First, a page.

I remember even as a child being fascinated by them appearing on the roads I walked to school. Death, that thing that seemed so very far away, being brought abruptly into the present. I noted their eventual decay and their regeneration when the flowers were sometimes replaced, the old blooms still visible behind the new. I wanted to make a series of paintings which evoked something of these feelings. Monolith V is the penultimate one of this series, though I intend to revisit the subject soon and see where that takes me.

A: Is there a space where you would like to exhibit in the future?
SS: There are so many! I was lucky enough to be selected for the East Sussex Open this year and was delighted to be able to exhibit work at the amazing Towner gallery in Eastbourne which is one of my favourite gallery spaces in the South East. I’ve also been honoured to exhibit at the fantastic Mall Galleries in London. I would dearly love to have an exhibition back in my hometown of Huddersfield at the Huddersfield Art Gallery, a beautiful high ceilinged and light space where I’ve enjoyed some amazing exhibitions over the years. My fantasy list of galleries would include the Whitechapel Gallery, Barbara Hepworth Gallery (incredible), Angela Flowers, Timothy Taylor, Beers-Lambert, Pace, J Cacciola, Medici etc …too many to mention!

A: What are your current and future projects?
SS: I have a very exciting month ahead. I’ve been selected for both the National Open Competition and the Threadneedle Prize, and have been chosen as one of three artists to be followed by the BBC making work to be submitted to the National Open competition. The BBC left a go-pro camera in my studio for one month to capture the progress of the work which was to be submitted. This behind the scenes look at the competition is on Inside Out and was aired on BBC 1 on the 22 September. I am showing work in October in Manchester and Brighton and am working toward a new solo show in 2015. I will also be showing work at London Art Fair in early 2015.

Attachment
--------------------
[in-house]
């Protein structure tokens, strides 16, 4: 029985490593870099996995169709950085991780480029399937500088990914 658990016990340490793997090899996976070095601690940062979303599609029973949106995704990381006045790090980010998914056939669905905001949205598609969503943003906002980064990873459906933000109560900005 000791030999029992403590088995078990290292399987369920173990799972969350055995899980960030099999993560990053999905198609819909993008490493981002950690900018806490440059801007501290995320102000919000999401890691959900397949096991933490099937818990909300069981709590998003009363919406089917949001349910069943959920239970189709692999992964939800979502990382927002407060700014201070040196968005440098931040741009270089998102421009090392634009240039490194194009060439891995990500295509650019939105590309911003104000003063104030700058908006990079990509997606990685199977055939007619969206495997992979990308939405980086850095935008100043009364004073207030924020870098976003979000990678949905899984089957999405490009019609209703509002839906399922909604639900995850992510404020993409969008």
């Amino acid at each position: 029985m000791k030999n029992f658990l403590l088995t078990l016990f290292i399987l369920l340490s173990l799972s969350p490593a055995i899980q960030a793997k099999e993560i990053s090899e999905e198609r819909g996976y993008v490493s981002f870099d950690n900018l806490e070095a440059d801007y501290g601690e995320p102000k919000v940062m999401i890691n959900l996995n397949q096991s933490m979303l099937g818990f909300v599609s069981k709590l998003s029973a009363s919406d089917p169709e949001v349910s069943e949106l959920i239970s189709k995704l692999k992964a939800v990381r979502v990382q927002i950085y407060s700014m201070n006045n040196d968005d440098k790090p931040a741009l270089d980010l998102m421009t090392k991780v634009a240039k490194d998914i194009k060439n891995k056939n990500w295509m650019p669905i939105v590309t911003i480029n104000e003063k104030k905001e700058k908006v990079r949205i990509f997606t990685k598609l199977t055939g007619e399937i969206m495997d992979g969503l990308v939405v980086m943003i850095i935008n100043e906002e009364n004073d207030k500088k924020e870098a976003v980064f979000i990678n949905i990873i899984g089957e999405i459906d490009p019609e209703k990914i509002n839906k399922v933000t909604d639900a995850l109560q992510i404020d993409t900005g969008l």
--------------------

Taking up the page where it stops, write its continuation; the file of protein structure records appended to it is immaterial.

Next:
A: Do you have any advice for artists wanting to further develop their career?
SS: I’m still learning myself, but I would recommend trying to find your own voice as an artist rather than emulate others’, work hard, and persevere with knocking on doors despite the rejection you will inevitably receive and develop a thick skin because this path is a difficult one. It’s hard to live an emotional life which is visible and open to the criticism of strangers, but the sense of accomplishment and the sense of knowing yourself within the painting process is worth all the worry.

I have two little notes to myself in my studio, ‘Now’s the time, and now’s the hour’, a quote from Robert Burns which I find inspiring. It’s a great reminder to be brave and to seize opportunities that arise rather than be afraid of them. You never know where a path is going to take you. The second is a line from the poet Seamus Heaney, which reads, ‘I rhyme to see myself, to set the darkness echoing’, a line that never fails to inspire me and remind me of what’s important in making paintings, and it isn’t about being on TV!

To see more of Sarah Shaw’s paintings go to

The Aesthetica Art Prize will reopen in January 2015. Find out more at

1. Sarah Shaw, Monolith V. Longlisted for the Aesthetica Art Prize 2013.